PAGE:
In Brave New World, what is Bernard Marx's attitude toward the World State?

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D. Reynolds eNotes educator | Certified Educator

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Bernard Marx has ambivalent feelings about the World State. As an Alpha-plus, he has the intelligence to see the problems with the mass conditioning and superficial pleasures his society offers. He sometimes longs to be alone, which is considered socially deviant in his culture. He frightens Lenina by hovering alone over the sea with her in his helicopter. He longs for deeper experiences than his society provides, which is why he want to go to the reservation. He is short for an Alpha, and this makes him feel awkward at times.

All the same, he is product of his culture and has been conditioned to be adapted to it. This makes him appreciate the praise and celebrity he garners when he comes home with John the Savage. It also makes it difficult for him to fully understand John's problems with the culture or his need to withdraw from it.

In the end, Marx is so intelligent that he proves a misfit, and Mond does him the favor of exiling him to a remote island where he can have more freedom to live unconventionally.

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Gretchen Mussey eNotes educator | Certified Educator

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Initially, Bernard Marx has a negative view of the World State because he is treated like an outcast and does not enjoy the advantages of being a privileged Alpha-Plus. Bernard is significantly shorter than the other Alpha-Plus males and is not considered attractive. Many people ridicule him, spreading rumors that alcohol was accidentally spilled in his blood-surrogate, and women do not gravitate toward him like they do everyone else. Essentially, Bernard feels inferior and believes that the manufactured society of the World State has failed him. Bernard does not experience the life that was originally intended for him and completely rejects the popular culture. He refuses to take soma, does not enjoy meaningless entertainment, and feels uncomfortable during ritual ceremonies involving sex.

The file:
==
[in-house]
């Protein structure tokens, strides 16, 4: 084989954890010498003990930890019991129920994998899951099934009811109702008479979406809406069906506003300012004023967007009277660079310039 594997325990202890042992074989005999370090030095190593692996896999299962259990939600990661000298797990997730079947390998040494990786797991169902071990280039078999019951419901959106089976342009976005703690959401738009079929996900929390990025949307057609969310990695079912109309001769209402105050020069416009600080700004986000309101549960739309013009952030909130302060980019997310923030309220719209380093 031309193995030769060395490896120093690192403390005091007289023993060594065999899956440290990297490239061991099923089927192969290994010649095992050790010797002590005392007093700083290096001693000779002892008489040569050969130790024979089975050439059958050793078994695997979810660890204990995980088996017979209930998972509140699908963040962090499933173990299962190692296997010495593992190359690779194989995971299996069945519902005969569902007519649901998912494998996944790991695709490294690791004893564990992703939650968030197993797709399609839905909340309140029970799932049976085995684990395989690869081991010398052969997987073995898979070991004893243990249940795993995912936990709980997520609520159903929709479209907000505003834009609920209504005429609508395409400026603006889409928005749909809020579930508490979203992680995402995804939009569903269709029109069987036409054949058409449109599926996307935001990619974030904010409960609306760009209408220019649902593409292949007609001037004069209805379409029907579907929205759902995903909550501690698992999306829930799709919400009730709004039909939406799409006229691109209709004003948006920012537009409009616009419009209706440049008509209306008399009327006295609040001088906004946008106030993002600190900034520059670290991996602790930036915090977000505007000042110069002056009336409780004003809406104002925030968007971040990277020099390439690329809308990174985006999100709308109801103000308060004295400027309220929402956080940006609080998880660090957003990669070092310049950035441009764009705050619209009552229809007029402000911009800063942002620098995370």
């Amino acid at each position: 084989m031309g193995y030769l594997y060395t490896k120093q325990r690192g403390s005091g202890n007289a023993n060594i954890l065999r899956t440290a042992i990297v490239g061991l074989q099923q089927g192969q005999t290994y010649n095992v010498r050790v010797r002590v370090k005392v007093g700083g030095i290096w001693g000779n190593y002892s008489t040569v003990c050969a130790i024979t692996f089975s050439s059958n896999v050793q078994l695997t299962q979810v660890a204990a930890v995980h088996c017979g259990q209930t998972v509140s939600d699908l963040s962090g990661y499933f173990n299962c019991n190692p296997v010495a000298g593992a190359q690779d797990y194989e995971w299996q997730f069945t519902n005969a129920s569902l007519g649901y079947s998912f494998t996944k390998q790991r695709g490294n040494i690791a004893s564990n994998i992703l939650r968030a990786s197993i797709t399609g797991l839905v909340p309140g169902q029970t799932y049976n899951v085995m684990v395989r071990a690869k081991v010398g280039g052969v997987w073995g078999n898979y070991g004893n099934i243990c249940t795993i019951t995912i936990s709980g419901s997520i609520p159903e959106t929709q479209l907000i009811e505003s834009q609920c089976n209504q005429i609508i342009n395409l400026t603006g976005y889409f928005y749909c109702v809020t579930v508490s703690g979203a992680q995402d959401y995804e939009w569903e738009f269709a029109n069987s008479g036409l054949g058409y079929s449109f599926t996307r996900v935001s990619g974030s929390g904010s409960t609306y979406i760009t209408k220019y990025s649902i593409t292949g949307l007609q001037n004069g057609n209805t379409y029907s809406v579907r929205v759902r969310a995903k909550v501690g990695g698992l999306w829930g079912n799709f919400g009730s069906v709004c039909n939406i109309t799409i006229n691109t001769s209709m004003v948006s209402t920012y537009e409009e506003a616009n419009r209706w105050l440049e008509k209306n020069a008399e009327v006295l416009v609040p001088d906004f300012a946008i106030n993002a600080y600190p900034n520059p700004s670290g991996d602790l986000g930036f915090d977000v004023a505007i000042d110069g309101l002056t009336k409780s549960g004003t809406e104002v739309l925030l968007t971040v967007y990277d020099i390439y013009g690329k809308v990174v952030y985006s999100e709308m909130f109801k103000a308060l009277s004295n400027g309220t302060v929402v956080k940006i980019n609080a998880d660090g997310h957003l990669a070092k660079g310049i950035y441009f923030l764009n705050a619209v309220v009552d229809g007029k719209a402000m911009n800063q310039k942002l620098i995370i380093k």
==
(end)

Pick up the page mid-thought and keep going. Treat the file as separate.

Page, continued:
Despite Bernard's loneliness, rejection of the popular culture, and unfortunate position in the World State, he comes to embrace society once he returns home from the Savage Reservation with John. As John's caretaker, Bernard enjoys his newfound celebrity and thrives as a popular Alpha-Plus in the World State. Once Bernard begins to experiences the advantages of the World State's society, he relishes the free, uninhibited sexual customs and enjoys his new celebrity status. However, Bernard's celebrity status does not last long, and he is eventually banished from the World State.

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pohnpei397 eNotes educator | Certified Educator

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Bernard Marx's attitude towards the World State is very negative -- he hates the expectations that his society has for him.  For example, we know that he does not like the casual sex in their society and we see that he is very ill at ease during the Solidarity Services.  He does not like the rules of the society and that makes him have a very negative attitude towards the society and the government that controls it.

It is not completely clear why Bernard feels this way.  However, it seems likely that his attitude is caused in part by his size.  He is smaller (shorter and skinnier) than the typical Alpha.  He looks more like a lower caste person.  This might make him resent the World State in general because he feels like he does not fit in.

It's also important to realize, however, that Bernard wants to be part of the society.  When he brings John back to England, Bernard becomes a major celebrity.  When this happens, he tries to take advantage of it and lives according to the rules of the society -- sex with lots of women, hanging out with the important people, etc.

So Bernard has a very negative attitude, but it seems that it might be partly because society has rejected him.  He seems to want to become part of the society if he can find a way to make society accept him.

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